Published in September 2016: Michael Griffin, ed. The Collected Poems of Laurence Whyte. Lewisburg, PA: Bucknell University Press ~ Rowman and Littlefield, 2016. 414 pp.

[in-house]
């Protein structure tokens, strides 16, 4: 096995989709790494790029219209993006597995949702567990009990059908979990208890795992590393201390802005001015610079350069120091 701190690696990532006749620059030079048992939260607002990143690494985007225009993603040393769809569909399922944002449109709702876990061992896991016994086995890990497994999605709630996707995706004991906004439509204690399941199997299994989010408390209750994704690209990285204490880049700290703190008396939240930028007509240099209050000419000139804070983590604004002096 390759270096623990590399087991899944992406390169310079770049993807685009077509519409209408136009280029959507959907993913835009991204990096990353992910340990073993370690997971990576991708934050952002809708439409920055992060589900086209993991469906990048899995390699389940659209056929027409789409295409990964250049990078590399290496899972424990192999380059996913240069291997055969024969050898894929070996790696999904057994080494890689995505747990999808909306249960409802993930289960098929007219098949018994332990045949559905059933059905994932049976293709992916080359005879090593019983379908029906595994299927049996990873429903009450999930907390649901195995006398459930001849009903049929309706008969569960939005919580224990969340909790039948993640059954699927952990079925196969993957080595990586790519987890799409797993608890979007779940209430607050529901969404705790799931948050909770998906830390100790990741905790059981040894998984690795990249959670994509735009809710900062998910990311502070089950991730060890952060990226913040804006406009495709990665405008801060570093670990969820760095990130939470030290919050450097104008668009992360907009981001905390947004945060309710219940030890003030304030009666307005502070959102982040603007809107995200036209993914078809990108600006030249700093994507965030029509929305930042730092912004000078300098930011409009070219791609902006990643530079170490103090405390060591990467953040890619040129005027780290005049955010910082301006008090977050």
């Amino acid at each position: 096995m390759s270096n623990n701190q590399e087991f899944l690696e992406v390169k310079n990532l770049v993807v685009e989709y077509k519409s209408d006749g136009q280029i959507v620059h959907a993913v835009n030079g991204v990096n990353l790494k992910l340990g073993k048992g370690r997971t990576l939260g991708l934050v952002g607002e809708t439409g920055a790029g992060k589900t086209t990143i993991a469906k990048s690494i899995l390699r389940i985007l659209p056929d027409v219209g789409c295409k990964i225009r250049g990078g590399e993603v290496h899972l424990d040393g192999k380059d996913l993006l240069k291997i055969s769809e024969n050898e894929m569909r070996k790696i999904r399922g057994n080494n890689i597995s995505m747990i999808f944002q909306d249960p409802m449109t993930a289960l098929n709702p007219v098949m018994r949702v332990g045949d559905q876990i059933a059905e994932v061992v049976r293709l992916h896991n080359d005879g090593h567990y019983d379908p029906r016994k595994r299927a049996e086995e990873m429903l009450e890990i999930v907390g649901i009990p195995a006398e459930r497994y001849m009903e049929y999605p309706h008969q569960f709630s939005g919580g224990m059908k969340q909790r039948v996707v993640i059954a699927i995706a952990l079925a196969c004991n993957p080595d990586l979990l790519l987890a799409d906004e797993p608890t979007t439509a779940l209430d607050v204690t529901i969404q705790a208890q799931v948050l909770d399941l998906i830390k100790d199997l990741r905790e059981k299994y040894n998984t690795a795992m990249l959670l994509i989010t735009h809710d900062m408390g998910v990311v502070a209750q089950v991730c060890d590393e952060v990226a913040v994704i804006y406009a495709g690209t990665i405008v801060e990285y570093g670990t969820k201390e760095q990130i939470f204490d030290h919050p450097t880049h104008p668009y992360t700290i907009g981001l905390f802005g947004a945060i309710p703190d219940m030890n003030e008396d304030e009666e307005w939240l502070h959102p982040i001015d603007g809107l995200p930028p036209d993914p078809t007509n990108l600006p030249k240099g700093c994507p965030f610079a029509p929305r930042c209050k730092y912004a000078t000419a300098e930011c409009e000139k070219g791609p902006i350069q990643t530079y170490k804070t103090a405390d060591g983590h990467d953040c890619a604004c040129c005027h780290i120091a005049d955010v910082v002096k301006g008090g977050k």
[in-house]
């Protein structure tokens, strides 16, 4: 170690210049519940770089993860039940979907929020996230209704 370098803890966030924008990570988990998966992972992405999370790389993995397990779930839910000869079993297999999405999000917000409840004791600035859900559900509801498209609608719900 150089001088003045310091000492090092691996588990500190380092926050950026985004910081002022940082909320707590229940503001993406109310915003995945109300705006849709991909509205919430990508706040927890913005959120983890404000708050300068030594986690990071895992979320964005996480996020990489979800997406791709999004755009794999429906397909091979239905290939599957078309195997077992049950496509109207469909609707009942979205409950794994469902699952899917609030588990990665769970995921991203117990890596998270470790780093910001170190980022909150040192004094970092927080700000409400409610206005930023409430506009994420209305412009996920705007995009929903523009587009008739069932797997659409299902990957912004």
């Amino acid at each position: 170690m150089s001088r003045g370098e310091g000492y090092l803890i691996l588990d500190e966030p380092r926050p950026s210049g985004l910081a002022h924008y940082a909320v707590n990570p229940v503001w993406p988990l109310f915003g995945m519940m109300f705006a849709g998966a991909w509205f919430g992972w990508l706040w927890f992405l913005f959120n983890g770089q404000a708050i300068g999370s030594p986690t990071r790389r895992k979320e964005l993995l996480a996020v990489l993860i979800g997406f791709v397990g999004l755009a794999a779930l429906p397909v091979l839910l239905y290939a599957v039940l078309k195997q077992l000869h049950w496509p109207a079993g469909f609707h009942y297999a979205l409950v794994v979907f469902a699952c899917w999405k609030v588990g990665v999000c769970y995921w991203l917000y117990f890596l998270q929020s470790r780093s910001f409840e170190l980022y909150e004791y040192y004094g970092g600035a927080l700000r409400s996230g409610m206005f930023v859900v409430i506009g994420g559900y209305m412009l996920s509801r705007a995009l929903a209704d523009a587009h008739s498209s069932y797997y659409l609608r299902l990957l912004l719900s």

Though his name might not be familiar to many twenty-first century readers, Laurence Whyte (d.1753) is an important missing link in eighteenth-century Ireland’s literary and musical histories. A rural poet who established himself in Dublin as a teacher of mathematics and as an active member (and poetic chronicler) of the much admired and supported Charitable Musical Society, Whyte was a poet of considerable talent and dexterity, and his body of work yields a wealth of insight into the intersecting cultures of his time and place. Published in 1740 and 1742, Whyte’s writing, by turns humorous and poignant, insightful and nostalgic, straddled the worlds of Gaelic and Anglo-Irish, of the rural midlands and the capital, of Catholic and Protestant. Some of the dualities explored in his verse were present, to varying extents, in the work of Jonathan Swift and Oliver Goldsmith. In matters poetical, political and cultural, Whyte is an important, though as yet neglected and unstudied, figure. This edition seeks to retrieve him from that neglect.

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